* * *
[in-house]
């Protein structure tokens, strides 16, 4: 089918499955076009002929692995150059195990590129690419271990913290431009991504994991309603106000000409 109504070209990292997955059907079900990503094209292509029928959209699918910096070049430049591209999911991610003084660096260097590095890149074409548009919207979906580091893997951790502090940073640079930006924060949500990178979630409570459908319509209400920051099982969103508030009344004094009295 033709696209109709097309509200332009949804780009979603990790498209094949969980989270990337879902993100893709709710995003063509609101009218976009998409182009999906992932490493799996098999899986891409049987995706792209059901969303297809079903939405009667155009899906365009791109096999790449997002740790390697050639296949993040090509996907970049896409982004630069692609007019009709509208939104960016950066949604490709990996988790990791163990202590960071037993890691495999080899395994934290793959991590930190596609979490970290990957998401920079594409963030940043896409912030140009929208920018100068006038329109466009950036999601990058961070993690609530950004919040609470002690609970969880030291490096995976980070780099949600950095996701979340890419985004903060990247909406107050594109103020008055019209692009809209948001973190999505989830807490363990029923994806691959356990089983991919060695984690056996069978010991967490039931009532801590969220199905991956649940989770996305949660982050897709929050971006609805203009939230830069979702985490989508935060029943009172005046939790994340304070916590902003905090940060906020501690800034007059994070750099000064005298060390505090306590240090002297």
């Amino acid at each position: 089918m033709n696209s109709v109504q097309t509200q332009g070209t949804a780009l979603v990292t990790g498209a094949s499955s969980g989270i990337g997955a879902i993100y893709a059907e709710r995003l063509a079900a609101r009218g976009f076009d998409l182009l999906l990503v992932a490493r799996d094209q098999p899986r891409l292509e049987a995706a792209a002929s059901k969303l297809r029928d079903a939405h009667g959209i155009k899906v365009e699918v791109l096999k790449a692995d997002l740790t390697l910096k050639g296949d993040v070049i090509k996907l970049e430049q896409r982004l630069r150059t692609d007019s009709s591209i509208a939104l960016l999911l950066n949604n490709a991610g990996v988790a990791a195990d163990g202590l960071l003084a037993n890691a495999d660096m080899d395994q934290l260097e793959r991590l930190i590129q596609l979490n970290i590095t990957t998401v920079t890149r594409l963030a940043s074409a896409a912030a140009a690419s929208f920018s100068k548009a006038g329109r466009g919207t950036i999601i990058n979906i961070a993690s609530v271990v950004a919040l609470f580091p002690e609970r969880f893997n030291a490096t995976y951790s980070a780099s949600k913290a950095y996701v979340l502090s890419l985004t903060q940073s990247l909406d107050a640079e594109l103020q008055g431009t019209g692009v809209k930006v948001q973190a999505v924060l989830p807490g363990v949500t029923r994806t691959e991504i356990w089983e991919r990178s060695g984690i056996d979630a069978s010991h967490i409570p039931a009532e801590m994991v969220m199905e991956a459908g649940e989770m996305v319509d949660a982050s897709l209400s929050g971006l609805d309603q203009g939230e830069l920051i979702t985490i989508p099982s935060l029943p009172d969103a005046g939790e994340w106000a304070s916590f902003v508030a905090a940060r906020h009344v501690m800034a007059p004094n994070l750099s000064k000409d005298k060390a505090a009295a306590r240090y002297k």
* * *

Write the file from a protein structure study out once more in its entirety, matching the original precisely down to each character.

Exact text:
[in-house]
């Protein structure tokens, strides 16, 4: 089918499955076009002929692995150059195990590129690419271990913290431009991504994991309603106000000409 109504070209990292997955059907079900990503094209292509029928959209699918910096070049430049591209999911991610003084660096260097590095890149074409548009919207979906580091893997951790502090940073640079930006924060949500990178979630409570459908319509209400920051099982969103508030009344004094009295 033709696209109709097309509200332009949804780009979603990790498209094949969980989270990337879902993100893709709710995003063509609101009218976009998409182009999906992932490493799996098999899986891409049987995706792209059901969303297809079903939405009667155009899906365009791109096999790449997002740790390697050639296949993040090509996907970049896409982004630069692609007019009709509208939104960016950066949604490709990996988790990791163990202590960071037993890691495999080899395994934290793959991590930190596609979490970290990957998401920079594409963030940043896409912030140009929208920018100068006038329109466009950036999601990058961070993690609530950004919040609470002690609970969880030291490096995976980070780099949600950095996701979340890419985004903060990247909406107050594109103020008055019209692009809209948001973190999505989830807490363990029923994806691959356990089983991919060695984690056996069978010991967490039931009532801590969220199905991956649940989770996305949660982050897709929050971006609805203009939230830069979702985490989508935060029943009172005046939790994340304070916590902003905090940060906020501690800034007059994070750099000064005298060390505090306590240090002297």
């Amino acid at each position: 089918m033709n696209s109709v109504q097309t509200q332009g070209t949804a780009l979603v990292t990790g498209a094949s499955s969980g989270i990337g997955a879902i993100y893709a059907e709710r995003l063509a079900a609101r009218g976009f076009d998409l182009l999906l990503v992932a490493r799996d094209q098999p899986r891409l292509e049987a995706a792209a002929s059901k969303l297809r029928d079903a939405h009667g959209i155009k899906v365009e699918v791109l096999k790449a692995d997002l740790t390697l910096k050639g296949d993040v070049i090509k996907l970049e430049q896409r982004l630069r150059t692609d007019s009709s591209i509208a939104l960016l999911l950066n949604n490709a991610g990996v988790a990791a195990d163990g202590l960071l003084a037993n890691a495999d660096m080899d395994q934290l260097e793959r991590l930190i590129q596609l979490n970290i590095t990957t998401v920079t890149r594409l963030a940043s074409a896409a912030a140009a690419s929208f920018s100068k548009a006038g329109r466009g919207t950036i999601i990058n979906i961070a993690s609530v271990v950004a919040l609470f580091p002690e609970r969880f893997n030291a490096t995976y951790s980070a780099s949600k913290a950095y996701v979340l502090s890419l985004t903060q940073s990247l909406d107050a640079e594109l103020q008055g431009t019209g692009v809209k930006v948001q973190a999505v924060l989830p807490g363990v949500t029923r994806t691959e991504i356990w089983e991919r990178s060695g984690i056996d979630a069978s010991h967490i409570p039931a009532e801590m994991v969220m199905e991956a459908g649940e989770m996305v319509d949660a982050s897709l209400s929050g971006l609805d309603q203009g939230e830069l920051i979702t985490i989508p099982s935060l029943p009172d969103a005046g939790e994340w106000a304070s916590f902003v508030a905090a940060r906020h009344v501690m800034a007059p004094n994070l750099s000064k000409d005298k060390a505090a009295a306590r240090y002297k």